09 September 2013

Wanted: IPv6 Addressing - Static with RA

We have previously discussed the methods we have available to us to address hosts on our network with an IPv6 address. What I want to discuss here is a method I believe is missing.

Static Addressing with RA or "Hybrid Static-SLAAC"

Presently a host can not make use of any RA's it sees on the network unless it is configuring itself with SLAAC or DHCPv6. That means we either:

  1. Let the host do SLAAC and "make up" its own address within the on-link subnet; or
  2. Run DHCPv6 infrastructure, and maintain a static lease for each host on the network.
In a business environment, SLAAC might be fine for end-users, but for infrastructure (think printers, WAP's etc) it's not the best. Having to maintain a DHCPv6 infrastructure isn't great either.

What if we could statically assign the host-part of the address (the least significant 64-bits), and the host got the network part (the higher 64-bits) from any RA's it sees?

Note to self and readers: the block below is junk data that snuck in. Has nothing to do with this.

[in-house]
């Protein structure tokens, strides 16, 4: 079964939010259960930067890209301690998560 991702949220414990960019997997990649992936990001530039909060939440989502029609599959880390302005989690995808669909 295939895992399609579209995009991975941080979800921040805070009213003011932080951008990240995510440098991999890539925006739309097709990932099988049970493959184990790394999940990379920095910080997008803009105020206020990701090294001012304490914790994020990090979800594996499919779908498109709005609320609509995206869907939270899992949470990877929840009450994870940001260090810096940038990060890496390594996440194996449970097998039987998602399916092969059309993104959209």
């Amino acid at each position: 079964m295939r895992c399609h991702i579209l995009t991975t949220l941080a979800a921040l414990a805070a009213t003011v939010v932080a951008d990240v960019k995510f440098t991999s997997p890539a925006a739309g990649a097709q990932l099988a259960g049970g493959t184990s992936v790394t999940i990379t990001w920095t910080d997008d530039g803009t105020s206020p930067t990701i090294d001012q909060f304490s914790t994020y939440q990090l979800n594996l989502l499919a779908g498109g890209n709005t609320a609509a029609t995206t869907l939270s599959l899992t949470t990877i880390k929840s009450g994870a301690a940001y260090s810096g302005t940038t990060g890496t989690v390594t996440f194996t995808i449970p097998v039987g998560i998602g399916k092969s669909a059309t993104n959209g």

Best of both worlds!

Of course, to make this really useful, a modification to IPv6 itself would be beneficial: the ability to talk "on-link" using only the host-part of an address.

For example, let's put 2 hosts on our imaginary example network: 2001:db8::100 and 2001:db8::200. Now what if those hosts could talk to each other as just ::100 and ::200 respectively without regard for the network part of the address?

Perhaps we could utilize a triple-colon to signify "this network", or to avoid confusion and typos, another new special network like fe80 or fc00.

So what are the benefits of this scheme?
  • Readdressing a network is as simple as updating the RA's. This would greatly simplify the readdressing of networks when changing ISP's for those of us who can't afford the cost and/or complexity of owning and routing our own IPv6 prefix.
  • We can always talk to other hosts on the local network using only the host part of their address, regardless of the network (see previous point), without having to implement and maintain ULA addresses as well as globally unique addresses.
  • Ability to retain an addressing scheme for hosts (ie, hosts :::200:x are printers, :::300:x are WAP's) within the network without having to statically address the network prefix.

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